Protecting our privates

Why is privacy important on the internet? Because the internet has the potential to help us reclaim so much that has been lost over the past few decades. Good encryption will allow us to finally communicate again in privacy, back to the days before wire taps, centralized databases, and all of the other encroachments on our personal lives by government and corporate interests. The simple step of building encryption into our software will do more than any number of other things. No longer will you receive five credit card applications when you apply for a driver's license. Nor will your health problems be fair game for companies offering you car insurance.

Nobody's business but our own

As businesspeople, why should you care? Because lower levels of government interference in business have traditionally yielded better results. Hong Kong is a shining example, a place that has prospered mainly because government mitts have been slapped away before they can grab hold of what is yours and mine.

Privacy is part and parcel of the precious stone business, a trade traditionally more laissez-faire than the limp-wristed Pathan border guard who threw a piece of hashish at me when I crossed the Afghan-Pakistan border twenty years ago. Gem dealers understand the need for privacy better than a $500 a night call girl. Which is why the internet can be a boon to our business. With proper encryption, the internet offers more privacy than a Bill Clinton wet dream.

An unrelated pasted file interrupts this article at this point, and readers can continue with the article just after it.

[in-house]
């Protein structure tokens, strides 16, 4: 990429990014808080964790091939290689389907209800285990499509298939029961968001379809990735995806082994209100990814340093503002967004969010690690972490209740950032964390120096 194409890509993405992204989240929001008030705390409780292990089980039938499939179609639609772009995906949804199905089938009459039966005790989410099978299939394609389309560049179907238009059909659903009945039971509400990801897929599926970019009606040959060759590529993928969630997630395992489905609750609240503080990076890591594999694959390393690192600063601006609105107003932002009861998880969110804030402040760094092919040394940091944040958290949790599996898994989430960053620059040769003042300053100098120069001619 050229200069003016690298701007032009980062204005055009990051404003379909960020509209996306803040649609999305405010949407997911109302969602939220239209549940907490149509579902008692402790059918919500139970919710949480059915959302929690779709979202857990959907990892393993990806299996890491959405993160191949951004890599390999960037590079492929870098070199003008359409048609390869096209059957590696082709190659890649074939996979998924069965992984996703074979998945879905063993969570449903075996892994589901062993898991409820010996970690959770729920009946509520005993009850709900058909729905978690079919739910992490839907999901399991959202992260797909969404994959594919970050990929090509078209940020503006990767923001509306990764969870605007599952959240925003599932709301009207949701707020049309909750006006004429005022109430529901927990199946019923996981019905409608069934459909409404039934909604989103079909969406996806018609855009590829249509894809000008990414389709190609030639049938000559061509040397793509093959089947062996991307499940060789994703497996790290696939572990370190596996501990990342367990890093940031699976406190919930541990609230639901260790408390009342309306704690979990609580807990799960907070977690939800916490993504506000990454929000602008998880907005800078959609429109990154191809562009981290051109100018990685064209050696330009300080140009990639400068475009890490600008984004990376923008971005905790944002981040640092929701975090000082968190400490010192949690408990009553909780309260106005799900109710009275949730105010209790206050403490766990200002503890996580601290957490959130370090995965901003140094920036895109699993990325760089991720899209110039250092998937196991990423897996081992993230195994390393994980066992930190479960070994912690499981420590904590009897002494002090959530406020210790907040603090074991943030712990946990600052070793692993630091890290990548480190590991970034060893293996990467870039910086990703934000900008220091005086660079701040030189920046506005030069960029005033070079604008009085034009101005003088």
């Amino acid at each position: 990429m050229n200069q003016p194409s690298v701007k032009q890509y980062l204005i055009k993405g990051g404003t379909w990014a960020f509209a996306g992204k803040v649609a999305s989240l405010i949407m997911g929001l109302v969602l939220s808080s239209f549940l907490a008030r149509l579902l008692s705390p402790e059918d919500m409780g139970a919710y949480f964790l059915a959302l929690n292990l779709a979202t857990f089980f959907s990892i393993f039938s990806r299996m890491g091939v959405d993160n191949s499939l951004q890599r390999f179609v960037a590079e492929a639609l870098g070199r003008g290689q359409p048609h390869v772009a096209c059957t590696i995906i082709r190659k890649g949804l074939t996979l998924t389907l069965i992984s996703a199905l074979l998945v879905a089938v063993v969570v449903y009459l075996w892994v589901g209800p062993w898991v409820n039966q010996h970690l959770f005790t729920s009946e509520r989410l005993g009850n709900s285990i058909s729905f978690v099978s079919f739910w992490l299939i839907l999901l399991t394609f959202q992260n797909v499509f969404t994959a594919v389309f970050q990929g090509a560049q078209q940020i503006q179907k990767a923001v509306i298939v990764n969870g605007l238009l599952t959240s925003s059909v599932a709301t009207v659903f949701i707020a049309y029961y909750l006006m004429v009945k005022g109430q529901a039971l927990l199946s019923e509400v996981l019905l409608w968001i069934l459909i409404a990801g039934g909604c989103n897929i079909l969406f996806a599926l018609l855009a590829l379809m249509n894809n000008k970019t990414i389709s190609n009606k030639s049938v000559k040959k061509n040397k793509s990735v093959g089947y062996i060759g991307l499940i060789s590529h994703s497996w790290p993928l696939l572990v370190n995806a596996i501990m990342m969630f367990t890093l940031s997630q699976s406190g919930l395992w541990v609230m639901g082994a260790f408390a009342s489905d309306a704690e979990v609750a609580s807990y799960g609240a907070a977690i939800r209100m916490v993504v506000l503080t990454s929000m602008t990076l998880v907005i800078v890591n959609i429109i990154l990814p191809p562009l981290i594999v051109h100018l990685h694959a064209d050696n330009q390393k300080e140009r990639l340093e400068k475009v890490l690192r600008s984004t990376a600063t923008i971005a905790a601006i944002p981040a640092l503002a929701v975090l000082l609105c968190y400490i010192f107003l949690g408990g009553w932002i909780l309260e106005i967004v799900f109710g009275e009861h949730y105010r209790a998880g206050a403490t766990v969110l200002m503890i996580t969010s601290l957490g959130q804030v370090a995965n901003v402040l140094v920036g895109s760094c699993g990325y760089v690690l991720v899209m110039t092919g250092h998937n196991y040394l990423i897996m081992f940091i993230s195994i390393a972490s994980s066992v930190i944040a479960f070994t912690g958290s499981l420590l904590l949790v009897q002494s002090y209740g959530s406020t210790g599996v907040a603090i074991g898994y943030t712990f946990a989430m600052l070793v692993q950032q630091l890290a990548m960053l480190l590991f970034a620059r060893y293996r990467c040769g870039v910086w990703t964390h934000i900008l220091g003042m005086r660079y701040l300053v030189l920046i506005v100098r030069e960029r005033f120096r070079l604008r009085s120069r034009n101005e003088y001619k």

Spy versus spy

Basically, what governments say is that they reserve the right to spy on us. And they will use computers to do it. The fact is that with the onset of high technology, we have lost our privacy. And with the onset of the internet, we have the means to get it back. Encryption is David's sling against Goliath. It is our a-bomb, our big stick, an end run around government regulation and spying. But only if we insist on proper encryption, not the watered down version the US government is trying to peddle.

Perfect day

Ooo-eeee-oooo… Will the internet change the world a lot? Will it make our lives that much better? Probably not. But what does? The internet will only make our lives a little better. And like anything, just for those who embrace it. I am embracing it. I am no longer young. I no longer expect the earth to shudder and shake with each new idea. I've seen too much. This nail sticking up has been pounded into submission too many times. I have learned to take what's offered. Today, a little bit better is just alright. A little bit better is enough. Now if the dweeb geniuses can just figure out to get back the final two digits on the goddamned century, it'll be a perfect day.

 

Author's afterword

This piece was written for GemKey magazine, the first installment of my "Digital Devil" column, and appeared in the January–February 1999 issue.

 

 

 

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Page updated 7 March, 2013